The story evolved into the pilot script for “True Detective,” which he used as a sample to earn a spot in the writers’ room for “The Killing,” AMC’s somber remake of the wildly popular Danish crime drama. Pizzolatto wrote two episodes of the show, including the infamous first-season finale “Orpheus Descending” – aka The One Where We Didn’t Find Out Who Killed Rosie Larsen – but left shortly into the second season to focus on “True Detective.”

“Seeing what ended up airing, I was a little unsatisfied with what we’d done,” he says. “If I’m going to have my name on something and it fails, I want it to fail because I failed, not because I was serving something I didn’t really believe in.”


Once Pizzolatto had completed writing a second episode, his management company, Anonymous Content, paired him with a fellow client, Fukunaga, who’d earned raves for his vivid 2011 adaptation of “Jane Eyre.” The audacious decision to use a single director for the entire season was, says Fukunaga, a way to lure feature film talent to television.

It worked: McConaughey was attached within six months. “I couldn’t wait to read what came out of Rustin Cohle’s mouth,” he recalls. “The whole piece had such a clear identity. This writer has created such a world in two episodes. I thought, ‘You can’t screw this up.’”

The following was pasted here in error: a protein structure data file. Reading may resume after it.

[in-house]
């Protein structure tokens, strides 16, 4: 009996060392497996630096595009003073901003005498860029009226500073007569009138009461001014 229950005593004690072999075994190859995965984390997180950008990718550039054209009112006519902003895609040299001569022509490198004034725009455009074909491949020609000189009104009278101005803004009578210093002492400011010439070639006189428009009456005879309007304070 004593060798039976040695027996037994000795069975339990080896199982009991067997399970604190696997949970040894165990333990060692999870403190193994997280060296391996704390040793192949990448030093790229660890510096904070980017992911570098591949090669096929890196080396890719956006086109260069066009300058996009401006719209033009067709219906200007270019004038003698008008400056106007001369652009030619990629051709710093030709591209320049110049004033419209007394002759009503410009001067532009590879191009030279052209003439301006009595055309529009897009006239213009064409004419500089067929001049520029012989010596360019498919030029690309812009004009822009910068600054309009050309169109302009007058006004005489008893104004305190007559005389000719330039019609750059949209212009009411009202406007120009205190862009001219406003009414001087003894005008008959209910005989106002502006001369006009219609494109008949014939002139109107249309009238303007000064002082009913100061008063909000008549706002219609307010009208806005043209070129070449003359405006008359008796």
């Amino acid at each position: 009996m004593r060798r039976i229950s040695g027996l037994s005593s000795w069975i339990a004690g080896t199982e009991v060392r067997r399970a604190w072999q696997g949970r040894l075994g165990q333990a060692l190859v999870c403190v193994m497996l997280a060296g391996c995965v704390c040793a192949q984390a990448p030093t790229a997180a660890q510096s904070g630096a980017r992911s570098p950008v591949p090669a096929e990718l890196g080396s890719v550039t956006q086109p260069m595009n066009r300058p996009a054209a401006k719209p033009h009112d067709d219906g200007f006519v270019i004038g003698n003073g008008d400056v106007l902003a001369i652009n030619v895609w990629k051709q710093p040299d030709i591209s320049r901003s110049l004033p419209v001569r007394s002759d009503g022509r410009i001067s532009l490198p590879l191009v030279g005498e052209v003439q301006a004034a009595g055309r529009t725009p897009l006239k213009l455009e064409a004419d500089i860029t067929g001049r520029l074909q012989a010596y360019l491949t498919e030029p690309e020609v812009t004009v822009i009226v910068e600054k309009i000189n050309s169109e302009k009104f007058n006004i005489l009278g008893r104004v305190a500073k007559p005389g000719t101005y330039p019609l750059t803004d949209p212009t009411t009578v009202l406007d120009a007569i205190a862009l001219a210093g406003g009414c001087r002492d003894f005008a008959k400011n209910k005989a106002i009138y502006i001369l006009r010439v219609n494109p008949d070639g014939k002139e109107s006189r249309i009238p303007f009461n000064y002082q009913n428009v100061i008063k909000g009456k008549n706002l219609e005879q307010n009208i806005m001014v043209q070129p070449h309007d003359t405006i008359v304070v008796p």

He was instrumental in enlisting Harrelson, who says he “wouldn’t have done it otherwise.”

As realized by Pizzolatto and Fukunaga, “True Detective” is a talky and unsettling exploration of existential themes that rises above the standard gratuitous crime procedural – and, despite its premium cable provenance, does so without an excess of blood and viscera.

“It was never my ambition to make ‘CSI: Louisiana,’” says Pizzolatto. “I have no interest to enter some kind of contest of who can make the most disgusting serial killer.”

The crime, says Fukunaga, is a MacGuffin, a hook that lures viewers into the real story: the relationship between Hart and Cohle.


“Even though it’s called ‘True Detective’ and structurally has two cops and a crime, it defies any categorization of a genre show,” says Michael Lombardo, the network’s programming president. “It is a rich, tightly constructed character piece, and that’s what attracted us to it.”

However it is received critically, “True Detective” will almost certainly spark numerous heated discussions about its authorship, given the unusual division of labor between Fukunaga and Pizzolatto.